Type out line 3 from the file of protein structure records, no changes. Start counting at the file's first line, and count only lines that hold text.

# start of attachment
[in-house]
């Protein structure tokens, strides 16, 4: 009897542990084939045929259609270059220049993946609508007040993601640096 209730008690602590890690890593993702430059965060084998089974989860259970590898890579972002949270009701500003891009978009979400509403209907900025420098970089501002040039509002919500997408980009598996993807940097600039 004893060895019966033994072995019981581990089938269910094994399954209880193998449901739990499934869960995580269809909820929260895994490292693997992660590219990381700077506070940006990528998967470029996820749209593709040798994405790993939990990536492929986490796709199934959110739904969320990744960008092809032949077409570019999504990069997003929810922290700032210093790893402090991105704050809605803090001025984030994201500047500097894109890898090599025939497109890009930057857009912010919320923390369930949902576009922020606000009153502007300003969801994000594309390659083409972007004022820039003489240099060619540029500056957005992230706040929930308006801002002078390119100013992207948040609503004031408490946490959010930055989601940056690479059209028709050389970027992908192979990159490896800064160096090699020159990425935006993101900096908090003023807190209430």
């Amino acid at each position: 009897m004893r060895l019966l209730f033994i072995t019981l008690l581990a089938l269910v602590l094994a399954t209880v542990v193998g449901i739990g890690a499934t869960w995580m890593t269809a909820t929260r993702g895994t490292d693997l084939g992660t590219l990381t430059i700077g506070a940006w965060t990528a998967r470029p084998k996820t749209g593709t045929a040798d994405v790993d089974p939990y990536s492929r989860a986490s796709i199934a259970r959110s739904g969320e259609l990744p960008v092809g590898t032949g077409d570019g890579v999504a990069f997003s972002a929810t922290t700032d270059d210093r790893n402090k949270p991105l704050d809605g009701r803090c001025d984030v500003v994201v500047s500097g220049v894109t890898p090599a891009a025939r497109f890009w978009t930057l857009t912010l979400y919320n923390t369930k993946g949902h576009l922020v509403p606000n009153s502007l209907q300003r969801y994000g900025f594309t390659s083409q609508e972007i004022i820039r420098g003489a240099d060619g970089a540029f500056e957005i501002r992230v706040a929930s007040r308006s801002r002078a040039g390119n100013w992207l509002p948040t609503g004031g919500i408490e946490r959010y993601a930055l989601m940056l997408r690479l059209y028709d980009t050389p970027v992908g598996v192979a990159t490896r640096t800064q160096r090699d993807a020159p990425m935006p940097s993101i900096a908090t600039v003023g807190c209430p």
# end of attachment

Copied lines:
């Amino acid at each position: 009897m004893r060895l019966l209730f033994i072995t019981l008690l581990a089938l269910v602590l094994a399954t209880v542990v193998g449901i739990g890690a499934t869960w995580m890593t269809a909820t929260r993702g895994t490292d693997l084939g992660t590219l990381t430059i700077g506070a940006w965060t990528a998967r470029p084998k996820t749209g593709t045929a040798d994405v790993d089974p939990y990536s492929r989860a986490s796709i199934a259970r959110s739904g969320e259609l990744p960008v092809g590898t032949g077409d570019g890579v999504a990069f997003s972002a929810t922290t700032d270059d210093r790893n402090k949270p991105l704050d809605g009701r803090c001025d984030v500003v994201v500047s500097g220049v894109t890898p090599a891009a025939r497109f890009w978009t930057l857009t912010l979400y919320n923390t369930k993946g949902h576009l922020v509403p606000n009153s502007l209907q300003r969801y994000g900025f594309t390659s083409q609508e972007i004022i820039r420098g003489a240099d060619g970089a540029f500056e957005i501002r992230v706040a929930s007040r308006s801002r002078a040039g390119n100013w992207l509002p948040t609503g004031g919500i408490e946490r959010y993601a930055l989601m940056l997408r690479l059209y028709d980009t050389p970027v992908g598996v192979a990159t490896r640096t800064q160096r090699d993807a020159p990425m935006p940097s993101i900096a908090t600039v003023g807190c209430p």